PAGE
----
NEW DELHI: The last few months saw a structural change in the gold market with investors taking refuge in time-tested havens such as the gold-backed exchange traded funds (ETFs) amid concerns over slowing global economy and as uncertainties on account of US-China trade war loom.
Reeling under high prices, demand for the yellow metal in the July-September quarter dipped sharply by 32 per cent to 123 tonnes (183 tonnes), the lowest third quarter demand since 2005, while investments in physical gold in the form of gold bars and coins plunged 35 per cent to 22 tonnes (34 tonnes).
Prices apart, an increase in import duty from 10 per cent to 12.5 per cent has also been been blamed for the lower demand. Even worse is demand failed to pick up in the festive month of October with India importing 38 tonnes of gold, down 33 per cent from 57 tonnes a year ago.
Somasundaram PR, managing director, World Gold Council said it is really intriguing that the gold demand has fallen so sharply even while sales of premium cars and smartphones have gone up substantially in the slowing economy.
Calling it as a crunch on middle-class, he said that the low general consumer confidence and sharp spike in gold prices had taken a heavy toll on gold demand. The council also warned that gold demand is expected to drop to a mere eight per cent from a year ago to close to 700 tonnes in the year 2019, the lowest since 2016.
High prices have also resulted in more people selling their gold in the market. Total recycled gold in the third quarter stood at 36.5 tonnes, up 59 per cent from a year ago. Overall gold recycling is set to touch a new high this year as in the last three quarters, the country had recycled 90.5 tonnes of gold, crossing the entire last year’s recycling level of 87 tonnes.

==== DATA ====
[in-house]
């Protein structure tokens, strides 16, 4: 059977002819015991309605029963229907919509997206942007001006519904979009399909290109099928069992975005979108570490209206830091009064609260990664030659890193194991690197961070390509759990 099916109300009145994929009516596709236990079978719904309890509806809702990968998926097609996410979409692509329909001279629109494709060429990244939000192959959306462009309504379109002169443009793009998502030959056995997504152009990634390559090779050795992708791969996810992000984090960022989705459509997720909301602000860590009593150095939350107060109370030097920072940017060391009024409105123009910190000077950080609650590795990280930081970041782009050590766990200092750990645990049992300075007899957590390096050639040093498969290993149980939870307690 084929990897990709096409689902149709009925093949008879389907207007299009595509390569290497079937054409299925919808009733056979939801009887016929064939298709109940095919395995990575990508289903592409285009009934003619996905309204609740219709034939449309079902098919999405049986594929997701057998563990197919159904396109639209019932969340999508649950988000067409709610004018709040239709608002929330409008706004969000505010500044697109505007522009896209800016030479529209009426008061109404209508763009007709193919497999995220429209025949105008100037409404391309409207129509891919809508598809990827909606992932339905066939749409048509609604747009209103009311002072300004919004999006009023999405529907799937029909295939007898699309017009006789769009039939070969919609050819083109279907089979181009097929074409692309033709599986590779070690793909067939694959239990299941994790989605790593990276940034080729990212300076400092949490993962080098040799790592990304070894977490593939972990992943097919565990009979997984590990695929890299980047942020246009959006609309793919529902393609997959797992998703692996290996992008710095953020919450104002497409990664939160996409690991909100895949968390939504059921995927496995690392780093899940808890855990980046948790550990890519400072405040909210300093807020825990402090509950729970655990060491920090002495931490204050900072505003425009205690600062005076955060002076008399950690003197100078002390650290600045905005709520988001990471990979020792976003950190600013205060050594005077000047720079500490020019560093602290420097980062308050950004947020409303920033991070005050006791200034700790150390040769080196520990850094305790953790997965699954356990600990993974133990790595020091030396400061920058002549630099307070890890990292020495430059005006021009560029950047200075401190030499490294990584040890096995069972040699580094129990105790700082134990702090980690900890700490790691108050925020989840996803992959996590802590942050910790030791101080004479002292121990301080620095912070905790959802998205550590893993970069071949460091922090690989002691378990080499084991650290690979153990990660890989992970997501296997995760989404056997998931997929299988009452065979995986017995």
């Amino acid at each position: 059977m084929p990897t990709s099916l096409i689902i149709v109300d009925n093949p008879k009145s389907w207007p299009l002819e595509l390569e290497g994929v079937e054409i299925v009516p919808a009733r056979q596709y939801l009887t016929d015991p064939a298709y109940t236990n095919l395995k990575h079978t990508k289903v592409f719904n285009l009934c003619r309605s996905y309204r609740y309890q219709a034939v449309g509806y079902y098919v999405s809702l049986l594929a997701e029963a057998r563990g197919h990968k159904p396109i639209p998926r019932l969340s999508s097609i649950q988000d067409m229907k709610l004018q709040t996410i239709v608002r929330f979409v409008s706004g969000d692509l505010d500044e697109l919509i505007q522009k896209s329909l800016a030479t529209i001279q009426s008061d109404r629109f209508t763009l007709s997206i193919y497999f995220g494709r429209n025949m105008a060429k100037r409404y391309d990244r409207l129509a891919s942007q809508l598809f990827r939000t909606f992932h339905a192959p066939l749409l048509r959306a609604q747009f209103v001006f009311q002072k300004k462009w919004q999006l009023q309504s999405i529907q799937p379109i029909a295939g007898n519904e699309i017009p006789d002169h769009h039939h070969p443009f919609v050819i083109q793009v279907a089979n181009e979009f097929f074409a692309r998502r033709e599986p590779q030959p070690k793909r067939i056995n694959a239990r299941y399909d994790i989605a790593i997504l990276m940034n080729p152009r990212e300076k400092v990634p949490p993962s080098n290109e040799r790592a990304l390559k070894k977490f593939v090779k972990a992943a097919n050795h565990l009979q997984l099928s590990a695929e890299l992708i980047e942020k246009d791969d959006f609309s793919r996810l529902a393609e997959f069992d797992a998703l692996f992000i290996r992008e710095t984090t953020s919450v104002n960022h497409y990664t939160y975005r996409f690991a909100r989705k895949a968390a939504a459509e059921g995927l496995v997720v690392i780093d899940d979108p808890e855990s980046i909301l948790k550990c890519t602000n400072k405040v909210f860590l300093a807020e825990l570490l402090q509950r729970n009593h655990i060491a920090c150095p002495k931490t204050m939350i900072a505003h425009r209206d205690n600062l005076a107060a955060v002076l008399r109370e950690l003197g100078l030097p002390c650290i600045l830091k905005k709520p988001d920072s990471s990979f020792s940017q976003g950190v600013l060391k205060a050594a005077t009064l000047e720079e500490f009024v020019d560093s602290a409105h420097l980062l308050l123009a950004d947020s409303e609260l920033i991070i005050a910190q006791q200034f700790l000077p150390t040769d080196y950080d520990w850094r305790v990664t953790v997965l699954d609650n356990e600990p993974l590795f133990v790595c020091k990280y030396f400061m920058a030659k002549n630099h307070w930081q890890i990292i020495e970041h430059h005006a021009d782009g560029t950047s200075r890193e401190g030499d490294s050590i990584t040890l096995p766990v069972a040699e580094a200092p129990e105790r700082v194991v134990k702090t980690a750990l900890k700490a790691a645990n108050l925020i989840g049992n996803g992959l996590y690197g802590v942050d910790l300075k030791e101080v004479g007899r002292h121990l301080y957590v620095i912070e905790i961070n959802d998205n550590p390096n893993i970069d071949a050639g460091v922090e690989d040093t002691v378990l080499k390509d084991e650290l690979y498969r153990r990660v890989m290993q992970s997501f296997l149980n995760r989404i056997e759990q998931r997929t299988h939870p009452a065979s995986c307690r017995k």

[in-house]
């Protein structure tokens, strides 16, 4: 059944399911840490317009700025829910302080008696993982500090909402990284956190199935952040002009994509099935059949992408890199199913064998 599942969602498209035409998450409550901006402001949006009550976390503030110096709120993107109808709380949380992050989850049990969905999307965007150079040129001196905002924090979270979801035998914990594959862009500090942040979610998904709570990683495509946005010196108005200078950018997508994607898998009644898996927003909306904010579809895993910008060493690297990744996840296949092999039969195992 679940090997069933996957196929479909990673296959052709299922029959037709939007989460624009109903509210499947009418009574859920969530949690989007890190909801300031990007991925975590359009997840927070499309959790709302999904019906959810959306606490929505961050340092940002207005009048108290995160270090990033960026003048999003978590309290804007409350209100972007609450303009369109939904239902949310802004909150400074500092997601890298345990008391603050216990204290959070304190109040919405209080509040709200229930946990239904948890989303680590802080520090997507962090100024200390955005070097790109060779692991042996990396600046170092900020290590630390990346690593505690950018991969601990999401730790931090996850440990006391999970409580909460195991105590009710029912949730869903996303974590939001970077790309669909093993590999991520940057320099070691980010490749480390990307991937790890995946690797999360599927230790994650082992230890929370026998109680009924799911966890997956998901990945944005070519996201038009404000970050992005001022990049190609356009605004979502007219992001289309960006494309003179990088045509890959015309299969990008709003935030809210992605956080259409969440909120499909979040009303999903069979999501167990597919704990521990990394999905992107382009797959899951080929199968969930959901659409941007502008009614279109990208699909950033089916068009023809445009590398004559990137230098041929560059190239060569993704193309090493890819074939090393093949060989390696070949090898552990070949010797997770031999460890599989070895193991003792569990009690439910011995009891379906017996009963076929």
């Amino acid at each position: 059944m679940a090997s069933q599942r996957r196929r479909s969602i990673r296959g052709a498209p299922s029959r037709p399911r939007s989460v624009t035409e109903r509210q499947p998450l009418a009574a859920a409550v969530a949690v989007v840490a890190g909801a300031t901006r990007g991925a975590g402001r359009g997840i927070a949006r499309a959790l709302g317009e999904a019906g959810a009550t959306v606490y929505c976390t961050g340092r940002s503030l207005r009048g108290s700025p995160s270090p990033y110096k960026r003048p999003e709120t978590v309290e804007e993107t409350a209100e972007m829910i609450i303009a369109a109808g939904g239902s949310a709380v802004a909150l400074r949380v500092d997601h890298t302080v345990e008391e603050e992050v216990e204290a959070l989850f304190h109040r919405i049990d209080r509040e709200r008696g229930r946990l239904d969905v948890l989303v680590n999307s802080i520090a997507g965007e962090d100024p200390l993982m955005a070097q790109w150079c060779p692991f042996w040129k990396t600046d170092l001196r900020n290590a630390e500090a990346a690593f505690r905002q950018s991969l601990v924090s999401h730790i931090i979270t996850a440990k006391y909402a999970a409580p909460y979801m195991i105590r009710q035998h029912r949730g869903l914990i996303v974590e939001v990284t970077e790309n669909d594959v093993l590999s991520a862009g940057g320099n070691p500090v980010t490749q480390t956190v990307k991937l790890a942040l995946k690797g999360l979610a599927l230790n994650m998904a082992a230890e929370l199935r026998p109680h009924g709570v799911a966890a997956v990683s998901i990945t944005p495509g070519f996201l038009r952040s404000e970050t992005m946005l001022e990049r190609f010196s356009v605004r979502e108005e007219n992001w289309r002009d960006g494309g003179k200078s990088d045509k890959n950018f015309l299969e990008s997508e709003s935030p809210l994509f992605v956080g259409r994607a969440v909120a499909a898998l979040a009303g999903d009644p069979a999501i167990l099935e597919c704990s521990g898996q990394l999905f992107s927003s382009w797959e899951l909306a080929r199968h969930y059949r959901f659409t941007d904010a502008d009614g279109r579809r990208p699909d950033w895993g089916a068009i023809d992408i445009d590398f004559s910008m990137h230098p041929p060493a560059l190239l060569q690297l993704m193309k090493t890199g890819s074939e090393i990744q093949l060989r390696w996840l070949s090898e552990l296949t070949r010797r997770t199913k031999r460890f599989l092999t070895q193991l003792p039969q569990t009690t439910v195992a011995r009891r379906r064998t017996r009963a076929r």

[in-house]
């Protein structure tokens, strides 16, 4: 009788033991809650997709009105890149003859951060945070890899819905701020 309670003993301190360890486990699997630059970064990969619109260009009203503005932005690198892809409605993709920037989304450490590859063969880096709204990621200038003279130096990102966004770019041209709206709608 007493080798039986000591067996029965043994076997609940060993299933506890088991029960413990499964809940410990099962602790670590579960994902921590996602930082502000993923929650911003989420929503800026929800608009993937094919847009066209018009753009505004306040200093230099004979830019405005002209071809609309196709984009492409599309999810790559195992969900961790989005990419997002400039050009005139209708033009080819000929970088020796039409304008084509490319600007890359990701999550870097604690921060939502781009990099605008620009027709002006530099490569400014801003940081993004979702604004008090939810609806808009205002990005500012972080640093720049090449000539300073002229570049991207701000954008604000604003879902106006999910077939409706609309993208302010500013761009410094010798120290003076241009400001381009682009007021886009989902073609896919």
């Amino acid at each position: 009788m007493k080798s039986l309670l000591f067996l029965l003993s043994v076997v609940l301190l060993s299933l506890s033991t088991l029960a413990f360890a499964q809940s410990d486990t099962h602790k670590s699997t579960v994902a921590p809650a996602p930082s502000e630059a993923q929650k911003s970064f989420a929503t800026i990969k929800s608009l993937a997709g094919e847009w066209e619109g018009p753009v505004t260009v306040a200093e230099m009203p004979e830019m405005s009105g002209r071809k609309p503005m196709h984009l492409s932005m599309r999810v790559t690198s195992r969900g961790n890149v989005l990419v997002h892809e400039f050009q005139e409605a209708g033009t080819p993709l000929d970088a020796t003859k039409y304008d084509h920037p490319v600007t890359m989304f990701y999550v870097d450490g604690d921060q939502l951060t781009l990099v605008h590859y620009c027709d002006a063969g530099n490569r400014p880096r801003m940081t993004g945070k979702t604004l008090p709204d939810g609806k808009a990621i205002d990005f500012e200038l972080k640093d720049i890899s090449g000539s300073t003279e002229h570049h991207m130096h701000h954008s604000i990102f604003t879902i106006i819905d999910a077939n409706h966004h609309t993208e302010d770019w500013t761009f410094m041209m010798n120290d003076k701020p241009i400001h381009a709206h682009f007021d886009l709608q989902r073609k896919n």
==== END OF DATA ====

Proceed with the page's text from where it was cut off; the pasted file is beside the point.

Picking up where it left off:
So who is buying gold and keeping prices higher?
Gold prices failed to lose momentum during the quarter breaching the Rs 35,000 per 10 gram logged mid-July to Rs 38,795 by the end of September quarter. On December 1, the price of gold stood at Rs 39,300 per 10 gram. Interestingly, holdings in gold-backed ETF hit an all-time high of 2,855 tonnes with an inflow of 258 tonnes, highest quarterly inflow since the first quarter of 2016.
To this, Somasundaram said the inflow will remain high as there is a strong fear of the US economy slipping into a recession ahead of the US presidential election slated in second half of next year. It was only because of the sharp surge in demand from ETFs that global gold demand has risen by three per cent in the third quarter of 2019.
Should investors continue to purchase Gold ETF?
Yes, say financial advisors. In the midst of heightened global uncertainty and headwinds in play, where the mood of equity market is hard to predict, it makes good sense to go for gold-backed ETFs. Benefits such as — low cost, better resale value as its sold at prevailing market price and its quality make ETFs a good choice.
Furthermore, investors also do not have to dole out premium unlike physical gold, where an investor would pay for making charges additionally. However, one may allocate only 10-15 per cent of their entire portfolio to gold through a gold ETF with a long-term investment horizon.